Dr. Neil Jacobs Nominated for Senior NOAA Position -- ccording to SpacepolicyOnLine.com , President Trump has nominated Neil Jacobs to be Assistant Secretary of Commerce for Environmental Observation and Prediction. The post would also put him in the second tier of NOAA’s leadership reporting directly to the Administrator. Dr. Steven Volz, Assistant Administrator for NOAA Satellite and Information Services, is currently filling that spot on an acting basis. Dr. Jacobs is the Chief Atmospheric Scientist at Panasonic Avionics Corporation. The White House statement explains that he directs R&D for the aviation weather observing program and numerical weather forecasts, and chairs the American Meteorological Society’s Forecast Improvement Group. He has dual B.S. degrees in mathematics and physics from the University of South Carolina, and an M.S. in air-sea interaction and a Ph.D. in numerical modeling from the University of North Carolina. The Administration has yet to nominate anyone to be Administrator of NOAA, but has nominated RADM Timothy Gallaudet (Ret.) to be Assistant Secretary of Commerce for Oceans and Atmosphere and Deputy Administrator of NOAA. The Senate Commerce Committee is expected to vote on his nomination on October 4, then it must be voted on by the full Senate.
President Extends Charters of Key Advisory Committees via Executive Order – On September 29, the President Issued an Executive Order extending the terms of a number of advisory committees including the Presidential Advisory Committee on Science and Technology (which advises the President’s Science Advisor for which no nomination has yet been announced. Other committees whose terms were extended until September 30, 2019 include: The National Medal of Science, the Marine Protected Areas Federal Advisory Committee which reports to the Department of Commerce; and the President’s Board of Advisors on Historically Black Colleges and Universities.
NSF Division of Civil, Mechanical and Manufacturing Innovation (CMMI) Announces Reorganization – CMMI’s Infrastructure Management and Extreme Events (IMEE) program has changed to Humans, Disasters and the Built Environment (HDBE). IMEE will no longer accept proposals; active awards in IMEE will be managed by the HDBE Program Director and will remain eligible for supplements and extensions. The HDBE program supports fundamental, multidisciplinary research on the interactions between humans and the built environment within and among communities exposed to natural, technological and other types of hazards and disasters. The program seeks proposals that enrich understanding and explore implications of these interactions, whether through theoretical, methodological or empirical advances, thereby contributing to society's capabilities to learn from, prepare for and respond to hazards and disasters.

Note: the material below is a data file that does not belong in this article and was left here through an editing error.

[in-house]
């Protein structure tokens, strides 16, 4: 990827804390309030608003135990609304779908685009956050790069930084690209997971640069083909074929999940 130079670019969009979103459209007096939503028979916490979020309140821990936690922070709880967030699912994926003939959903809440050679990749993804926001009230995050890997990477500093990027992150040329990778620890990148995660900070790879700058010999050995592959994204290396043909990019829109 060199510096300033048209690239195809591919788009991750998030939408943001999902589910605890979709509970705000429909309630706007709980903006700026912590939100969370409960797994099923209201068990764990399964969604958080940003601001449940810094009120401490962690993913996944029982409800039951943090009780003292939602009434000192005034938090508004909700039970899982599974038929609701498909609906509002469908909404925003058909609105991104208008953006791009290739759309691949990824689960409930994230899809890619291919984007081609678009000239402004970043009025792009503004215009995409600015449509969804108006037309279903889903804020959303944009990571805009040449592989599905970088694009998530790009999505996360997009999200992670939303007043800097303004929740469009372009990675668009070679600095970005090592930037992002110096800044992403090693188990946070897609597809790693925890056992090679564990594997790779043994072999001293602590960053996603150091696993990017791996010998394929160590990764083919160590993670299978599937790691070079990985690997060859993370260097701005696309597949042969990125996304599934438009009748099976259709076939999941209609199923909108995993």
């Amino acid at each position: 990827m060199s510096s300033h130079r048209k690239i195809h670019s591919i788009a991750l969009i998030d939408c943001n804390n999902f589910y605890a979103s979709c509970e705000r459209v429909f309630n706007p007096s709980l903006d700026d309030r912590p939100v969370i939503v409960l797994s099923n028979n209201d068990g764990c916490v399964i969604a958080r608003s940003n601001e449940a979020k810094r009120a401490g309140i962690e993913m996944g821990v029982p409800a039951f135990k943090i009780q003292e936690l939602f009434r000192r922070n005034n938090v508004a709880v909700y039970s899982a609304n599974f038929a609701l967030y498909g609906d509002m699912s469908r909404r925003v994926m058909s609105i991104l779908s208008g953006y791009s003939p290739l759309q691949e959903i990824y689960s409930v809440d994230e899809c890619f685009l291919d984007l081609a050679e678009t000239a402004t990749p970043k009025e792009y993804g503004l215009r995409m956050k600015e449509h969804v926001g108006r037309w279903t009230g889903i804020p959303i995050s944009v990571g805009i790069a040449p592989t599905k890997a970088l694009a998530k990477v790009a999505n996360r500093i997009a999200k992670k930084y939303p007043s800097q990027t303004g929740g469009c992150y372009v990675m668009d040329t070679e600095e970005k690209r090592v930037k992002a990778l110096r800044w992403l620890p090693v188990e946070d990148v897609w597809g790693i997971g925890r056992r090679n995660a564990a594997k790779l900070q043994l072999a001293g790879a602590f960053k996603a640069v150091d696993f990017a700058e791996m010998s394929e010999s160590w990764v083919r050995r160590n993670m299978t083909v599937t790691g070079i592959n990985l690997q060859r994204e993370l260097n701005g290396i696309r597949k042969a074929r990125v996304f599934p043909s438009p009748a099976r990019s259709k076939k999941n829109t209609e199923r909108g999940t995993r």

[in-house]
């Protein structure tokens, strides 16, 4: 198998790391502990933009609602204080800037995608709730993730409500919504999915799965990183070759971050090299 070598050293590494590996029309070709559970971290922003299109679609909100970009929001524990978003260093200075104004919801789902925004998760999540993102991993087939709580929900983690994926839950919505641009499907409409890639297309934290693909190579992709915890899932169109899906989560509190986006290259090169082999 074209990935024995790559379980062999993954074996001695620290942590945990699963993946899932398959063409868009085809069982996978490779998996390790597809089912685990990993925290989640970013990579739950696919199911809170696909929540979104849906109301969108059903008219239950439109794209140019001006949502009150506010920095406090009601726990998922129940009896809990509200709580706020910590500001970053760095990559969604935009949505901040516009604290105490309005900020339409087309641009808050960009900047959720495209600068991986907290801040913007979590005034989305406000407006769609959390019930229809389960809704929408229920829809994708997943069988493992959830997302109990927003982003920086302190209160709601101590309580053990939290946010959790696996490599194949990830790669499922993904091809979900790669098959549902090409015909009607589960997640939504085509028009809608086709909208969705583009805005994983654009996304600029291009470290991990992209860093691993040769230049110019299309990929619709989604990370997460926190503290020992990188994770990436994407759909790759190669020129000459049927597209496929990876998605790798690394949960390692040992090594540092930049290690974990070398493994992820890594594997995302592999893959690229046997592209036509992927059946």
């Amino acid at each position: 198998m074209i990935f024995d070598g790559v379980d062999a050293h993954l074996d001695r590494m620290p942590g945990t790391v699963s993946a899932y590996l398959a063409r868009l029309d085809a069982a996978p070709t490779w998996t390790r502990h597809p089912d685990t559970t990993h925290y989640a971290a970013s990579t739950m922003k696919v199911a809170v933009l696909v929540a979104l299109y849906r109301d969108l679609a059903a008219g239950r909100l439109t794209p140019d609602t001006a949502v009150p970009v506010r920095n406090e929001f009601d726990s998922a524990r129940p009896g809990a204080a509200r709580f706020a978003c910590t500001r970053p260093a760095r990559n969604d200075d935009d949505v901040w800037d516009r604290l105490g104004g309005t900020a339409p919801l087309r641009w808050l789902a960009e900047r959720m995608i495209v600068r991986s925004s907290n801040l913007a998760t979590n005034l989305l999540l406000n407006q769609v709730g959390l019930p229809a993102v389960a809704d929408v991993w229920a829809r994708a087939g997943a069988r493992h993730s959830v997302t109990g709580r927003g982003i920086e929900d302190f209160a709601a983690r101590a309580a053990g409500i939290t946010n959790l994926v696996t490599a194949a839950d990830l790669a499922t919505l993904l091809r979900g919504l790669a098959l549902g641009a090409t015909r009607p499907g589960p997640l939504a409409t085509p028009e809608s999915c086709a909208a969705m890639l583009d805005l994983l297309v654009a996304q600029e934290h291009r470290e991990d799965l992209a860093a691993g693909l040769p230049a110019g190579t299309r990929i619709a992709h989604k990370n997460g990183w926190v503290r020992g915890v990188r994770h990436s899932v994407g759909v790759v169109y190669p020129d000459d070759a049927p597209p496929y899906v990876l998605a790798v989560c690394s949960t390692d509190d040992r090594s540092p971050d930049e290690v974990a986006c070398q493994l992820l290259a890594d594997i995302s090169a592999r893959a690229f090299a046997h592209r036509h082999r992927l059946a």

President Announces $200 Million STEM Education Initiative to be Managed by the Education Department – On September 25, the President released a Memorandum addressed to the Secretary of Education describing STEM education as a key priority of the Administration. “With the growing role of technology in driving the American economy, many jobs increasingly require skills in science, technology, engineering, and mathematics (STEM) – including, in particular, Computer Science…As part of my Administration’s commitment to supporting American workers and increasing economic growth and prosperity, it is critical that we educate and train our future workforce to compete and excel in lucrative and important STEM fields…” The President calls on the Department of Education to devote at least $200 million in grant funds per year for the promotion of high-quality STEM education, particularly Computer Science.
GAO Issues Report on NSF Actions Needed to Improve Oversight of Indirect Costs -- For National Science Foundation (NSF) awards during fiscal years 2000 through 2016, budgeted indirect costs varied from 16 to 24 percent of the total annual amounts the agency awarded. The variation from year-to-year was based on various factors such as by the types of activities supported by the awards and the types of awardee organizations receiving the awards. NSF has developed internal guidance for setting indirect cost rates (ICR) but has not consistently implemented this guidance and has not included certain details and procedures. For example, NSF has not consistently implemented its guidance because it has not yet required NSF staff to follow aspects of its guidance, such as using a documentation checklist that NSF developed to verify that an awardee’s ICR proposal package is complete. NSF did not include details on supervisory activities, such as the criteria to be used by the supervisor of the ICR process for assessing an ICR proposal’s risk level and mitigating risks at each level. And NSF did not include certain procedures, such as for implementing new provisions of federal guidance on setting ICRs. NSF officials described ways that staff implement procedures even though the procedures are not fully detailed or included in guidance. Nevertheless, with complete guidance that includes the missing details and procedures and that is consistently followed, NSF could better ensure that ICRs are set consistently and in accordance with federal guidance on indirect costs and with federal internal control standards. The GAO report is available here.